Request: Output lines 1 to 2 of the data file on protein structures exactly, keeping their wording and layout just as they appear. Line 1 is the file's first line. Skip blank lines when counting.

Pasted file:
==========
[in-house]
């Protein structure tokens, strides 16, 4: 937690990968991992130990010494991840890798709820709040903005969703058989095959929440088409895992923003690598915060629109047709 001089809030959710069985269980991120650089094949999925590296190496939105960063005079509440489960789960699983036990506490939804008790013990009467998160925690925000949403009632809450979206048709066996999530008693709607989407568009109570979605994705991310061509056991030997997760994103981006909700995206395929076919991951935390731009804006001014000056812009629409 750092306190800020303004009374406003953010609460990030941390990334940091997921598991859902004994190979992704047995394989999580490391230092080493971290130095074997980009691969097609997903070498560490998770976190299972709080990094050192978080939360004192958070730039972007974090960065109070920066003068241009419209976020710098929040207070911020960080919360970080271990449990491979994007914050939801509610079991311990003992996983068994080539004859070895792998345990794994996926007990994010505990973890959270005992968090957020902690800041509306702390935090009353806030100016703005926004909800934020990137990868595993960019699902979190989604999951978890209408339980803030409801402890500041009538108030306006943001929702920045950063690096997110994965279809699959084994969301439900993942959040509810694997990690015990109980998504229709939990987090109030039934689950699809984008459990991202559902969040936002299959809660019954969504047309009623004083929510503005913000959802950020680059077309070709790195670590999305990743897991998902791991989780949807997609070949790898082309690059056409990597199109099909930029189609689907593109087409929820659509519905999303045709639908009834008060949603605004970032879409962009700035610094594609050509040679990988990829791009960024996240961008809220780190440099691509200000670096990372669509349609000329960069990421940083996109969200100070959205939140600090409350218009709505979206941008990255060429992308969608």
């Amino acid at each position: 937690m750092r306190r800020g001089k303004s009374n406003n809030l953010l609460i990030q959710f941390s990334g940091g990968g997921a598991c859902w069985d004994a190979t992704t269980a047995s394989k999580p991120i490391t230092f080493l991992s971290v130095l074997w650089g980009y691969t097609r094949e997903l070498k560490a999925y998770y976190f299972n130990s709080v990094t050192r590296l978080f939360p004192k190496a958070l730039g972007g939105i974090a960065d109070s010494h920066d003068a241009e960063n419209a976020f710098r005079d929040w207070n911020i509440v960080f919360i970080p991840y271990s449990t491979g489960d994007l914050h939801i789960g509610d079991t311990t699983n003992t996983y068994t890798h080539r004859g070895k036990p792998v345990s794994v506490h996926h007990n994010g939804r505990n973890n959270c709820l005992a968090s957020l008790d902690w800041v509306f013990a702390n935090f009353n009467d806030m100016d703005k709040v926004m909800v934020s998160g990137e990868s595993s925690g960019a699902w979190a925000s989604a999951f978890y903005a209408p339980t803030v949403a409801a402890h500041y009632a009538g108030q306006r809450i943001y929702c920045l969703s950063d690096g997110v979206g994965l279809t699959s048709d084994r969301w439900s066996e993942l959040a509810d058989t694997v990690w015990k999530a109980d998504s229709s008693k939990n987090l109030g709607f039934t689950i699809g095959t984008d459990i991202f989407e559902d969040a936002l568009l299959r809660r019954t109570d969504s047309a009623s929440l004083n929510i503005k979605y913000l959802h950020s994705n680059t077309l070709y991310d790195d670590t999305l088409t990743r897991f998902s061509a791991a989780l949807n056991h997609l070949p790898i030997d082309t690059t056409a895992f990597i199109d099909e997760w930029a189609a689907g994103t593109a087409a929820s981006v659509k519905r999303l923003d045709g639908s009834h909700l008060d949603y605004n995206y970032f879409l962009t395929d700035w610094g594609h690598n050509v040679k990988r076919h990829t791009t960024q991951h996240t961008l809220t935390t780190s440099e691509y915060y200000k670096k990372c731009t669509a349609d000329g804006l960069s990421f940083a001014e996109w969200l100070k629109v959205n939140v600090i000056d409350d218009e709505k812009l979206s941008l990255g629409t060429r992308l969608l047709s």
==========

[in-house]
């Protein structure tokens, strides 16, 4: 937690990968991992130990010494991840890798709820709040903005969703058989095959929440088409895992923003690598915060629109047709 001089809030959710069985269980991120650089094949999925590296190496939105960063005079509440489960789960699983036990506490939804008790013990009467998160925690925000949403009632809450979206048709066996999530008693709607989407568009109570979605994705991310061509056991030997997760994103981006909700995206395929076919991951935390731009804006001014000056812009629409 750092306190800020303004009374406003953010609460990030941390990334940091997921598991859902004994190979992704047995394989999580490391230092080493971290130095074997980009691969097609997903070498560490998770976190299972709080990094050192978080939360004192958070730039972007974090960065109070920066003068241009419209976020710098929040207070911020960080919360970080271990449990491979994007914050939801509610079991311990003992996983068994080539004859070895792998345990794994996926007990994010505990973890959270005992968090957020902690800041509306702390935090009353806030100016703005926004909800934020990137990868595993960019699902979190989604999951978890209408339980803030409801402890500041009538108030306006943001929702920045950063690096997110994965279809699959084994969301439900993942959040509810694997990690015990109980998504229709939990987090109030039934689950699809984008459990991202559902969040936002299959809660019954969504047309009623004083929510503005913000959802950020680059077309070709790195670590999305990743897991998902791991989780949807997609070949790898082309690059056409990597199109099909930029189609689907593109087409929820659509519905999303045709639908009834008060949603605004970032879409962009700035610094594609050509040679990988990829791009960024996240961008809220780190440099691509200000670096990372669509349609000329960069990421940083996109969200100070959205939140600090409350218009709505979206941008990255060429992308969608």